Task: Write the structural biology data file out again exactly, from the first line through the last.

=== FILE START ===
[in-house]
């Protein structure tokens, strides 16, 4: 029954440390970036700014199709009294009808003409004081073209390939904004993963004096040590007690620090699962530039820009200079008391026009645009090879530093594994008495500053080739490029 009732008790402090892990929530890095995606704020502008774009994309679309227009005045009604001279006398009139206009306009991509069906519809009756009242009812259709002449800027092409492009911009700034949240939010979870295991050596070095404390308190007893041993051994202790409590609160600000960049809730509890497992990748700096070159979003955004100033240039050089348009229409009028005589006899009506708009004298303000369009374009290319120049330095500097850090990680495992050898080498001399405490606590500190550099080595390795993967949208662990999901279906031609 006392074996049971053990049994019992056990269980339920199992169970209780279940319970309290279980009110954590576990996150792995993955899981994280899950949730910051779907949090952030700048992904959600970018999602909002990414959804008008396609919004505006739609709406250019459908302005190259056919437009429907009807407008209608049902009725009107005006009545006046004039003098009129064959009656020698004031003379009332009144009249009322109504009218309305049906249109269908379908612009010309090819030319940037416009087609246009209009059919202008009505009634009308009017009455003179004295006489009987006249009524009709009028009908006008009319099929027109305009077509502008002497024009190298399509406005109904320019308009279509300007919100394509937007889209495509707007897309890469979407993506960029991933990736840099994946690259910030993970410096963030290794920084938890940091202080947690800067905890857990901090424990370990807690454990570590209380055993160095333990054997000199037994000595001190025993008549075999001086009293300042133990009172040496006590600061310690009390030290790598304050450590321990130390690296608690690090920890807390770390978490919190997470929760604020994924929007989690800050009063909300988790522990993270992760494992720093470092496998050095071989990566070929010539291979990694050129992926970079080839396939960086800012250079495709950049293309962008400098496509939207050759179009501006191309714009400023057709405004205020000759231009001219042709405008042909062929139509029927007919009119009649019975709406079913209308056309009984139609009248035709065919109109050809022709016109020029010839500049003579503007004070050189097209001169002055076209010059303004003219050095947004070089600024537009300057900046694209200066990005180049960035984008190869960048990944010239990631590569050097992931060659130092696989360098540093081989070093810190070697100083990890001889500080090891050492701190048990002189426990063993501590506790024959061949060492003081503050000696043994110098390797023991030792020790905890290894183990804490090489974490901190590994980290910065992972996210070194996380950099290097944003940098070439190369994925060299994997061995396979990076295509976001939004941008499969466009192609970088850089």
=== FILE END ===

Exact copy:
[in-house]
């Protein structure tokens, strides 16, 4: 029954440390970036700014199709009294009808003409004081073209390939904004993963004096040590007690620090699962530039820009200079008391026009645009090879530093594994008495500053080739490029 009732008790402090892990929530890095995606704020502008774009994309679309227009005045009604001279006398009139206009306009991509069906519809009756009242009812259709002449800027092409492009911009700034949240939010979870295991050596070095404390308190007893041993051994202790409590609160600000960049809730509890497992990748700096070159979003955004100033240039050089348009229409009028005589006899009506708009004298303000369009374009290319120049330095500097850090990680495992050898080498001399405490606590500190550099080595390795993967949208662990999901279906031609 006392074996049971053990049994019992056990269980339920199992169970209780279940319970309290279980009110954590576990996150792995993955899981994280899950949730910051779907949090952030700048992904959600970018999602909002990414959804008008396609919004505006739609709406250019459908302005190259056919437009429907009807407008209608049902009725009107005006009545006046004039003098009129064959009656020698004031003379009332009144009249009322109504009218309305049906249109269908379908612009010309090819030319940037416009087609246009209009059919202008009505009634009308009017009455003179004295006489009987006249009524009709009028009908006008009319099929027109305009077509502008002497024009190298399509406005109904320019308009279509300007919100394509937007889209495509707007897309890469979407993506960029991933990736840099994946690259910030993970410096963030290794920084938890940091202080947690800067905890857990901090424990370990807690454990570590209380055993160095333990054997000199037994000595001190025993008549075999001086009293300042133990009172040496006590600061310690009390030290790598304050450590321990130390690296608690690090920890807390770390978490919190997470929760604020994924929007989690800050009063909300988790522990993270992760494992720093470092496998050095071989990566070929010539291979990694050129992926970079080839396939960086800012250079495709950049293309962008400098496509939207050759179009501006191309714009400023057709405004205020000759231009001219042709405008042909062929139509029927007919009119009649019975709406079913209308056309009984139609009248035709065919109109050809022709016109020029010839500049003579503007004070050189097209001169002055076209010059303004003219050095947004070089600024537009300057900046694209200066990005180049960035984008190869960048990944010239990631590569050097992931060659130092696989360098540093081989070093810190070697100083990890001889500080090891050492701190048990002189426990063993501590506790024959061949060492003081503050000696043994110098390797023991030792020790905890290894183990804490090489974490901190590994980290910065992972996210070194996380950099290097944003940098070439190369994925060299994997061995396979990076295509976001939004941008499969466009192609970088850089």